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New Collaborative Initiative Develops Tools and Resources to Facilitate Fleet Electrification

Posted to EPRI in the Utility Management Group
Robert Chapman's picture
Senior Vice President, Energy Delivery & Customer Solutions , EPRI

Rob Chapman is Senior Vice President of Energy Delivery and Customer Solutions, at the Electric Power Research Institute (EPRI). He provides executive oversight for EPRI’s broad portfolio of...

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  • Aug 25, 2020
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Communities around the world are embracing decarbonization goals to improve air quality and address climate change. Recognizing the importance of transportation electrification in reaching these goals, EPRI has launched a two-year, $5-million Fleet Electric Vehicle Infrastructure Initiative to develop the tools and resources needed for rapid expansion of fleet charging infrastructure. A new working group on EPRI’s Board of Directors is providing strategic guidance to EPRI regarding the initiative.

The initiative builds on EPRI’s comprehensive Electric Transportation program, which has more than three decades of research experience. It is augmented by EPRI’s Infrastructure Working Council and Bus and Truck Working Council. These public councils bring together utilities, electric vehicle manufacturers, charging station companies, and other stakeholders to identify and address challenges inhibiting large-scale deployment of electric transportation, with the former focused on light-duty vehicles and the latter on heavy-duty vehicles.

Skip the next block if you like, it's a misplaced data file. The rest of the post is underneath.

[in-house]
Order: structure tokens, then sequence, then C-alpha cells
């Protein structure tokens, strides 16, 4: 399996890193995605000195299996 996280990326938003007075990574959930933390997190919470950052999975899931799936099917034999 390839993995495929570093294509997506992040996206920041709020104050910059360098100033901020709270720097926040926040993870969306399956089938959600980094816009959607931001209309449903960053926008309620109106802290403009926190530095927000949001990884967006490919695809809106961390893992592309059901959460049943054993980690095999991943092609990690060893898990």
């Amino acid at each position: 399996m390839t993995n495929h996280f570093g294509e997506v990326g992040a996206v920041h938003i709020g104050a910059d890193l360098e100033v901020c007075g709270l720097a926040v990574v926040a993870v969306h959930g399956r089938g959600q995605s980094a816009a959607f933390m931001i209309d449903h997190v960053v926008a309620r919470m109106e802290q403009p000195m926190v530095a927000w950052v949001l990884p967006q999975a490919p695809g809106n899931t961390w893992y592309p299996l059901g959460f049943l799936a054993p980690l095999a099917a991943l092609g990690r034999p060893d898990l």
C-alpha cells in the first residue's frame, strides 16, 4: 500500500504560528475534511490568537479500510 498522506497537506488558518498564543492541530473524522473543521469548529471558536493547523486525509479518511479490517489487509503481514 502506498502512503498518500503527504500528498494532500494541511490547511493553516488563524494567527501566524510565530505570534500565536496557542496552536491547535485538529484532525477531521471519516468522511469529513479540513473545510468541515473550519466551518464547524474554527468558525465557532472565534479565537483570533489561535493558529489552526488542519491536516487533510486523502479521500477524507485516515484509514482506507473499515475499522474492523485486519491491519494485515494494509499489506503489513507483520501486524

“Transportation offers an important opportunity for decarbonization because it has a significant carbon footprint, and the total cost of ownership for electric vehicles is near parity with vehicles powered by internal combustion engines,” said Rob Chapman, EPRI’s vice president of electrification and sustainable energy strategy. “However, internal combustion vehicles remain appealing to many customers, pointing to a critical need to address barriers to adoption of electric transportation.”

Charging a bus, truck, or van fleet can present logistical and technical challenges. Consider a municipality or delivery company that needs 1,000 vehicles charged overnight and ready for daily routes by morning. “You need a significant amount of power at a centralized location, but only at night,” said Chapman. “It might be the equivalent of a large industrial load like a steel manufacturer. But while a steel manufacturer may operate continually 24-7, the charging station consumes most of its power at night. Without adequate tools, a utility may be asked to build a great deal of infrastructure that is used for relatively few hours per day.”